Joe.Smetona
        • As one poster mentioned below, it can act as a hearing-sight aid.

          And with bone conduction, it's light years ahead of what anyone else is doing.
          Joe.Smetona
  • Huh!!!

    Interesting premise, but a heartless way to present the material. One would think Foremski is thinking more about his future since he appears closest to the state of affairs that he writes about. I wonder since when we have collective spoken of "old people" instead of "aged people" and of "demented people" instead of "people with age-related mental health challenges". I also wonder what this says about our (or, more precisely, the author's) mentality where we devalue aged folk because they are, well, aged!
    crystalsoldier
  • A tiny bit offensive

    to those of us in the over 60 crowd. Perhaps it's some kind of denial thing? Or just a pile up at the intersection of technology and media?
    Bill4
  • For everyone

    On the released Google glasses a small led in front of the glasses could let users know when the camera is activated. That way you would know if you privacy is being violated or not. As far as for the old, I think it for everyone. There is some much potential in these glasses. You can look up all kinds of information like news, weather, sports, queries, run apps, and much more.
    sgodsell
  • Google Glass and the old and demented.

    I'm really comforted by the patronising attitudes of ill-informed young twerps. It reminds me of what a callow youth I once was.
    I'm 85 years old and my favourite things are my wife, my family, my friends, my dog, my grand piano, my Debian sid Linux box, my Kindle Fire and my HTC One phone. I don't intend to indulge in Google Glass, as I already look silly enough with my hearing aids and my wobbly knees. I store birthdays etc. on my phone, always remember to take my morning mini-aspirin, never watch commercial TV, read articles and serious literature on my Kindle Fire and desktop and enjoy frequent lectures on TED and FTA TV. I play my piano and listen to classical music daily. I enjoy video conversations (such as FaceTime, Tango or Skype) with distant friends and relatives.
    I see many younger people who show clear signs of mental impairment - often due to conceit or inexperience - as well as fractures, inattention, memory lapses etc. They also forget birthdays, appointments and medication times.
    I'm grateful to be reminded of the hubris of inexperienced youth. Thank you.
    paleoflatus
  • Wow

    JustWow2000
  • Looking forward to it

    Everyone will one day end up old, so it's remarkably underappreciated opportunity
    patrickco
  • I think that's right

    My own impression after reading an early description of GG was that it would be ideal for anyone who needs to monitor for hear conditions, diabetes, moderate execise, etc. hands free and with internet access for family or medical staff, in short very useful , for the ill or the aged. Whether GG will be accepted as "kewl" by the "Millenials" is an open question: Dvorak over at PC Mag has a comical article on the admission that all the eye-winking, head bopping, and retinal boogie-woogie to control them may be off putting in social situations but something that keeps Grannie independent and active is a blessing.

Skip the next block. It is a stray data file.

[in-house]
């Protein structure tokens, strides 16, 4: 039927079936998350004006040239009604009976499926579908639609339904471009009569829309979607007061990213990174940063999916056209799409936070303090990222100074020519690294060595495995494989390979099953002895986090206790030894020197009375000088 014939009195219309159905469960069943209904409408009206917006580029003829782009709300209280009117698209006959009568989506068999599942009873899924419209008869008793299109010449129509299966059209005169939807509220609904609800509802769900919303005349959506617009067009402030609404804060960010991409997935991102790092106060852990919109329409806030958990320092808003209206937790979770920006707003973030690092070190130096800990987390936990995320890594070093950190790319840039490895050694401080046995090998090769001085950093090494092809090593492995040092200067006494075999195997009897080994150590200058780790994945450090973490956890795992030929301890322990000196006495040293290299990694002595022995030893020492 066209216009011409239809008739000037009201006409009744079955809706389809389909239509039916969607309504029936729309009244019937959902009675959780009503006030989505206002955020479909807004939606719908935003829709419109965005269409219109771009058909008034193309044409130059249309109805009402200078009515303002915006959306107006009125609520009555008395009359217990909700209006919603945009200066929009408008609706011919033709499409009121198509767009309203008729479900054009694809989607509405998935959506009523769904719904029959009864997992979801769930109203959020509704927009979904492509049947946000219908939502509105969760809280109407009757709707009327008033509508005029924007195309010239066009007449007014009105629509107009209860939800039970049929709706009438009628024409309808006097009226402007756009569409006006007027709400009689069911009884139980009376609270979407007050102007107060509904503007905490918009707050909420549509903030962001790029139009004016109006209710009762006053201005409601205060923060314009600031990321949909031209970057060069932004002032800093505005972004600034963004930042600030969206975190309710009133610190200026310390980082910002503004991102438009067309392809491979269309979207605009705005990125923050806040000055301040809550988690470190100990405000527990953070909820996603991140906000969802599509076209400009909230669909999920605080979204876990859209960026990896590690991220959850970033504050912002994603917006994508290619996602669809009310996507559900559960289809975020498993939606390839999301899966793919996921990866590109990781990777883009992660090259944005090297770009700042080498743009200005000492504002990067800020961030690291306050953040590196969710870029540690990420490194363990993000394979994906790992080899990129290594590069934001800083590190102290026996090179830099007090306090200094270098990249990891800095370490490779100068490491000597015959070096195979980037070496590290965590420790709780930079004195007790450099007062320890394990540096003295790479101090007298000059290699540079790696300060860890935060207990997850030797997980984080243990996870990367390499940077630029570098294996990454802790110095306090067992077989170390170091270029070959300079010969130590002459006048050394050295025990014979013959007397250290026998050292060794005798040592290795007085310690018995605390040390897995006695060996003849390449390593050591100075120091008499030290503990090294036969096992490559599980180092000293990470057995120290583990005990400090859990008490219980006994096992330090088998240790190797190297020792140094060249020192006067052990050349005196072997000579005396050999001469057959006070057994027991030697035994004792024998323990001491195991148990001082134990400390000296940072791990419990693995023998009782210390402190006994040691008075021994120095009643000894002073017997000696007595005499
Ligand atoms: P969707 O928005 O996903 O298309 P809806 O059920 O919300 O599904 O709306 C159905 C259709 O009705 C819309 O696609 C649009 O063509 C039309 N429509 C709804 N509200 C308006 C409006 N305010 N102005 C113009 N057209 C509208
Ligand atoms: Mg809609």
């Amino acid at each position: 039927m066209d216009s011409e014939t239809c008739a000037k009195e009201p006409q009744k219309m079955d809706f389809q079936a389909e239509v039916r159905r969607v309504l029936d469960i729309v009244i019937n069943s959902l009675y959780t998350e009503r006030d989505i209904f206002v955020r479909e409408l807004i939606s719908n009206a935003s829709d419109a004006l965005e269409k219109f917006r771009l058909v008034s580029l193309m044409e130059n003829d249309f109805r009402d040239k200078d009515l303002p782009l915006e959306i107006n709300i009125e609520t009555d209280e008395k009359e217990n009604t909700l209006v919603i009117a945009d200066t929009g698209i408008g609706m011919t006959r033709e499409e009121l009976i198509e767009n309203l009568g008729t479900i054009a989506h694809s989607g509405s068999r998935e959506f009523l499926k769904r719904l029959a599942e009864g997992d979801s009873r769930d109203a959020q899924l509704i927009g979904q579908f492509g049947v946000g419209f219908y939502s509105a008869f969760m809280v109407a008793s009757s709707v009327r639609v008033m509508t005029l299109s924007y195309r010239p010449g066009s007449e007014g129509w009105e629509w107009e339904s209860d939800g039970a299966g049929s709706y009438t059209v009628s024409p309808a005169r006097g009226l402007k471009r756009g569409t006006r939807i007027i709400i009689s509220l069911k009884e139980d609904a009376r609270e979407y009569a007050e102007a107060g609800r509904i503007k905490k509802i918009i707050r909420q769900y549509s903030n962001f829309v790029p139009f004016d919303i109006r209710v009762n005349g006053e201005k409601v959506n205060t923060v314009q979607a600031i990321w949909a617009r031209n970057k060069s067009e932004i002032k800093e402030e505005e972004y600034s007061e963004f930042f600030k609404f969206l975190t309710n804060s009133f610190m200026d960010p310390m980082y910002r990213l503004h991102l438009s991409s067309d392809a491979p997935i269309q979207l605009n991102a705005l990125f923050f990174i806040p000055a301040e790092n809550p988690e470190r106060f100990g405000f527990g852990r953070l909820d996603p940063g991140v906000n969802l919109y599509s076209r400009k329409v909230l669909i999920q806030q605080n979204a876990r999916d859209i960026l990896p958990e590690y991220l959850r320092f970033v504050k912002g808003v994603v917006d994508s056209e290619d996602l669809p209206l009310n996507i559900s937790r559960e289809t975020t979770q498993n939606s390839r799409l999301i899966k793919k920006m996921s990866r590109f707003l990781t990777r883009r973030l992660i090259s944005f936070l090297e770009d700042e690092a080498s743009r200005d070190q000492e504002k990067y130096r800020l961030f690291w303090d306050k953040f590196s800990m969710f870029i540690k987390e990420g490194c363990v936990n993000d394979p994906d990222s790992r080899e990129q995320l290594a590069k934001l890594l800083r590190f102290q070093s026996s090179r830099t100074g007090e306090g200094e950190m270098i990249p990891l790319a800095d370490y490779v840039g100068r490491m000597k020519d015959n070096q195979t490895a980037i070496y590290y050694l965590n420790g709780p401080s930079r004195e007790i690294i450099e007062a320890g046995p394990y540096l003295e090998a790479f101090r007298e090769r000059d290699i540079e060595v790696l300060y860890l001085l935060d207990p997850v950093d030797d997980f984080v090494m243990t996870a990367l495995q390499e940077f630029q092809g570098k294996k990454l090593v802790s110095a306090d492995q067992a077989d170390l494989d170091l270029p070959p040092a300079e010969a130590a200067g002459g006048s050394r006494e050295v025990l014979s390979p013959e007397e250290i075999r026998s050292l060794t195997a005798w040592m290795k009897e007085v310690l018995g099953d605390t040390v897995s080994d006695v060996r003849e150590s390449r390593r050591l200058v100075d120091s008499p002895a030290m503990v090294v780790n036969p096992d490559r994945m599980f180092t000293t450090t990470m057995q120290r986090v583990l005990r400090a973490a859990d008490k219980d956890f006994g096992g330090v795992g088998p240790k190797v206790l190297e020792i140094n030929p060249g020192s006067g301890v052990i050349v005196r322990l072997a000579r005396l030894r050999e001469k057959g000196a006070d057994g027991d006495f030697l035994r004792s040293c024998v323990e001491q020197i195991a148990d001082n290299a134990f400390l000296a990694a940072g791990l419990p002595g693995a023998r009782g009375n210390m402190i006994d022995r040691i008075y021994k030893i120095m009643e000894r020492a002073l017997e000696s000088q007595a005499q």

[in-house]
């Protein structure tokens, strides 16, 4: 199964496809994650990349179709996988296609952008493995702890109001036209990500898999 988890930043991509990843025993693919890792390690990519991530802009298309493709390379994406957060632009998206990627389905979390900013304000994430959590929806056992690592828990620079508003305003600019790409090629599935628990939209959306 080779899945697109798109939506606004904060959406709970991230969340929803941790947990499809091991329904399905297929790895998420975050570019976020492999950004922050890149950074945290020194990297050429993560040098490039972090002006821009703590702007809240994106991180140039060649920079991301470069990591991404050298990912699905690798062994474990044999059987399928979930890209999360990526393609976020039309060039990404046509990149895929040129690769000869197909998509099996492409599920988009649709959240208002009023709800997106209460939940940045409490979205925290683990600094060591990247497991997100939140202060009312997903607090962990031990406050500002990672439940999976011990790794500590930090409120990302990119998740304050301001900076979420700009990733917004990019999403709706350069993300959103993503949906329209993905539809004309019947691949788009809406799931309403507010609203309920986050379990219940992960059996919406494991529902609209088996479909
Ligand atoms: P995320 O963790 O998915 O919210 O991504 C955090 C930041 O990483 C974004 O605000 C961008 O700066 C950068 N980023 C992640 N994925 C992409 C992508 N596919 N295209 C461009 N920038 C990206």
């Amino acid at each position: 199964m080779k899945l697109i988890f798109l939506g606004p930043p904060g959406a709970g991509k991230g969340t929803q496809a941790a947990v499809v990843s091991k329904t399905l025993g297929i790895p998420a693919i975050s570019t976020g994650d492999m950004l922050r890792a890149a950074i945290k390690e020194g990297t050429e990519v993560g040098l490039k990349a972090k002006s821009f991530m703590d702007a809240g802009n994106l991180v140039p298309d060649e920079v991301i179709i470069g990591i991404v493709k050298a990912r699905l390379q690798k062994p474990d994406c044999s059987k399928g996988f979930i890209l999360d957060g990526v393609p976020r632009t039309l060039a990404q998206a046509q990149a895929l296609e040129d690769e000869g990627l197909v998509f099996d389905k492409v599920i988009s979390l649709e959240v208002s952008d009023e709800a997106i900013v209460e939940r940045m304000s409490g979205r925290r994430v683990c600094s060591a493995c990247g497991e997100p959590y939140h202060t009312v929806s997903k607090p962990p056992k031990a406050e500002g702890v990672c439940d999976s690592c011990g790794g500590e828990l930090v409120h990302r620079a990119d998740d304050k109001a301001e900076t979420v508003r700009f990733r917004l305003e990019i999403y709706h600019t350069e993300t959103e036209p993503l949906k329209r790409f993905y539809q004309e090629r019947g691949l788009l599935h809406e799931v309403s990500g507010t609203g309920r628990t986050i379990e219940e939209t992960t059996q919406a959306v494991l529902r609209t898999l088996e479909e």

I2k4
    • Monitor

      Monitoring would be great things for it even a nanny cam.
      Also GPS and nightvision cameras on the car pumped through the GG.
      MoeFugger
  • Glasses?

    I do not care for Google Glass but it looks like those with glasses could not use it yet.
    MoeFugger
  • More are psychologically handicapped than admit it.

    Cognitive malfunctions abound. Peripheral awareness is near zero. Now consider the ways a personal assistant who learns your most glaring character flaws and gives you a work around Now. Privacy advocates will tell you that being late for meetings staring past friends and ignoring subordinates whose names could be available to you is your birth right. Security and privacy are solvable together or not at all! Encrypt the personal data as generated and stored on the cloud. Give the user one of two keys for use. Give nothing to self proclaimed advocates.
    jnffarrell
  • Exactly what I'm thinking...

    Apparently Google agrees, because I was chosen as a Glass Explorer based on my Tweet about using it for Alzheimer's patients or people with memory issues. Meanwhile, I'm just waiting for the promised details "in the weeks to come," and raising the money to do it all. I work part-time at a public radio station, so I'm not among the many well-heeled who are just waiting...
    Trudy Schuett
  • Part of the issue is will the older crowd, or those with dementia

    is will they see this as something they want to wear?

    I also remember reading that there are concerns with if the eyes could or should adjust to this. Given that so many people at that age also suffer from decreased vision, will they actually work as expected?

    Will they understand what they are seeing? Will it be a substitution for the mind from having to attempt to remember on it's own?

    I'm not saying it something that shouldn't be tried, but I wouldn't put to much praise into it at this point in time until it's tried.
    William Farrel
    • Too proud to comfort the sorrowing family, yours

      Vain old people with hearing, visual and loss of mental acuity prefer to let their families suffer loss of contact rather than fix their sensory defects. It's not about your self image it's about the image that you share with your friends and family. Glass 'Ode to a Louse', fix your hearing defect, read lips, beam form your Glass microphones on the conversation behind you and pay attention to that beeping front end loader that's backing up behind you.
      jnffarrell